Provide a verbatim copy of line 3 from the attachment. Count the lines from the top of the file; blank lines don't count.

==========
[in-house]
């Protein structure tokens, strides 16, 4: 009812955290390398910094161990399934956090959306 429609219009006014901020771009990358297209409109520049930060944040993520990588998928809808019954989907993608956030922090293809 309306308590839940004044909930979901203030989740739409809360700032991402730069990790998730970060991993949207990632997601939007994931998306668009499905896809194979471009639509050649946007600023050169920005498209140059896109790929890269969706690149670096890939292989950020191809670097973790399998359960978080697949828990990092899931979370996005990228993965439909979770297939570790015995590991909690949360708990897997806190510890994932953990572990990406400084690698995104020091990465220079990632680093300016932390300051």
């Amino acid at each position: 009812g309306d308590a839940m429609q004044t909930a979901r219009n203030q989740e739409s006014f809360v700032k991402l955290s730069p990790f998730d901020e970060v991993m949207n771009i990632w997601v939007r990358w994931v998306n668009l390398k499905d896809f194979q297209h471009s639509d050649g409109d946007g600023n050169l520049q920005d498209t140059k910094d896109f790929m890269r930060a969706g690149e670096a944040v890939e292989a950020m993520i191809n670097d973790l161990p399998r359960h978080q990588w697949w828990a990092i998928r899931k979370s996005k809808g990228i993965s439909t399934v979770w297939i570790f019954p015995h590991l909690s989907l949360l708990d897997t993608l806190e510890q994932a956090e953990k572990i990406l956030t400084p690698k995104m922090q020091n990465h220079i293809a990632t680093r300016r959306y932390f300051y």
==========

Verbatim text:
């Amino acid at each position: 009812g309306d308590a839940m429609q004044t909930a979901r219009n203030q989740e739409s006014f809360v700032k991402l955290s730069p990790f998730d901020e970060v991993m949207n771009i990632w997601v939007r990358w994931v998306n668009l390398k499905d896809f194979q297209h471009s639509d050649g409109d946007g600023n050169l520049q920005d498209t140059k910094d896109f790929m890269r930060a969706g690149e670096a944040v890939e292989a950020m993520i191809n670097d973790l161990p399998r359960h978080q990588w697949w828990a990092i998928r899931k979370s996005k809808g990228i993965s439909t399934v979770w297939i570790f019954p015995h590991l909690s989907l949360l708990d897997t993608l806190e510890q994932a956090e953990k572990i990406l956030t400084p690698k995104m922090q020091n990465h220079i293809a990632t680093r300016r959306y932390f300051y």